Smart people do not always lead their lives in intelligent ways. If you want to put it another way, intelligence guarantees neither happiness nor contentment.
Consider the Carnegie-Mellon English professor played by Dennis Quaid in “Smart People,” a character-driven drama directed by Noam Murro and written by former Bennington College professor Mark Jude Poirier.
Even if he were not left a widower, you suspect that Quaid’s Lawrence Wetherhold was always more the scholar than the teacher. If he has an impressive résumé, he is also the kind of professor too full of himself to remember his students’ names or care about their development. When we meet him, he is pretty much of a burnt-out case — a disheveled middle-aged man caring for his daughter Vanessa, a high school senior played by Ellen Page, and his son James, a college student portrayed by Ashton Holmes.
When the professor injures his head trying to jump a fence, he begrudgingly accepts the presence of his “adopted brother” Chuck, portrayed by Thomas Haden Church, who created a similarly offbeat character in “Sideways.”
Caught in a malaise
Everyone in Wetherhold’s family is smart, but for smart people, they are clearly living in a world of discontent. If they are terrific at Scrabble or engaging in witty repartees about linguistic nuances, their emotional center wobbles on shaky soil. They are not smart enough to make things work, and it’s no exaggeration to note that the professor’s attitude and disposition are at the root of the malaise. Witness the mood at a Christmas dinner that seems more like a funeral than a celebration.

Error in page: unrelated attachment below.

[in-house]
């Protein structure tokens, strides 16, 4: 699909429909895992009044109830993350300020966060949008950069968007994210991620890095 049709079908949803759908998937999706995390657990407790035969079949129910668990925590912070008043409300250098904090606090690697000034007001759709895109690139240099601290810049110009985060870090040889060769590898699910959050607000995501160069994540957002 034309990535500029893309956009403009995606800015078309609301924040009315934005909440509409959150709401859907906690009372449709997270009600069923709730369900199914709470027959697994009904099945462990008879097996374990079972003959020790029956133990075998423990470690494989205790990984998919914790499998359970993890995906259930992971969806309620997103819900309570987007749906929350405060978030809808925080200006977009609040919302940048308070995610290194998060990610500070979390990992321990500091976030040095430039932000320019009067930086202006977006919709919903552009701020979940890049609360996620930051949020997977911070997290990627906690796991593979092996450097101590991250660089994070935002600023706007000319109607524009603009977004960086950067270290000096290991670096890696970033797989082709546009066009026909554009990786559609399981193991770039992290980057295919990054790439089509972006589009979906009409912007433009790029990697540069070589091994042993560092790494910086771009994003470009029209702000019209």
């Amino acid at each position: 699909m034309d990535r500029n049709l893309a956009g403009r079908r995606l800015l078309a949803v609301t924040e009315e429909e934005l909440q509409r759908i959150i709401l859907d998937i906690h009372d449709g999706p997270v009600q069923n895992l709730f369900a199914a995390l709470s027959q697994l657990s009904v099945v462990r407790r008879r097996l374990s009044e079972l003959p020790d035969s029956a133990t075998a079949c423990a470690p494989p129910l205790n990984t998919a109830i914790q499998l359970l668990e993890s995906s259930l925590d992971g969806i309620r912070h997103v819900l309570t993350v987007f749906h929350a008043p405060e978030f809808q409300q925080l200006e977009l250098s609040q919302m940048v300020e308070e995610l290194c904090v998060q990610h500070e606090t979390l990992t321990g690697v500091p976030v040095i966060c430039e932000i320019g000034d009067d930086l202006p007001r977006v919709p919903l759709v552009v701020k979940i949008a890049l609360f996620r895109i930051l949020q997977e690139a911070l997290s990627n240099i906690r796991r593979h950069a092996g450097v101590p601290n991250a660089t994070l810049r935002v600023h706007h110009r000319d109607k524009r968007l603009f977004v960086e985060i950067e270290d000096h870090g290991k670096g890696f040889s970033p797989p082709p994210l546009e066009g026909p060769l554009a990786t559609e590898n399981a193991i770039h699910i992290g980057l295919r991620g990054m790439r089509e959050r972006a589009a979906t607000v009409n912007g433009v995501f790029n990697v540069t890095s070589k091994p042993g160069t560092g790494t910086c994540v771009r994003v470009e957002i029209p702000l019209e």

DIRECTED BY Noam Murro
SCREENPLAY BY Mark Jude Poirier
STARRING Dennis Quaid, Ellen Page, Sarah Jessica Parker, Thomas Haden Church and Ashton Holmes
RUNNING TIME: 95 minutes
Enter into this world of hurt an emergency room physician who happens to be a former student. Dr. Janet Hartigan (Sarah Jessica Parker) is still smarting from the C that Professor Wetherhold gave her on a freshman paper, and true to form, the curmudgeonly professor of Victorian Lit does not remember his ex-student, who nevertheless has a lingering crush on him. Their first date is a bust, but as you may surmise, there is still hope for love and romance. If only Professor Wetherhold will learn to shed his narcissistic personality. You know those English teachers: always wanting and unable to resist the urge to lecture friends, spouses and lovers about their favorite books and pet theories.
Though the narrative drive of “Smart People” centers on the emotional resurrection of a teacher and the possibility of romance with his ex-student, it is primarily an amiable, often insightful presentation of brainy characters in a dysfunctional family. Quaid is convincing as a scholar who finally sees through the silly, egotistical squabbles infecting academia in general, while Page is once more credible as the sassy kid we also met in “Juno.” If I were to offer her some career advice, she should now move on to portraying a different kind of character.
As I mentioned, Church basically reprises the aimless fellow he created in “Sideways,” Parker is adequate, and Holmes gets too little time. Those who savor movies about families and smart character exposition will have a really good time.
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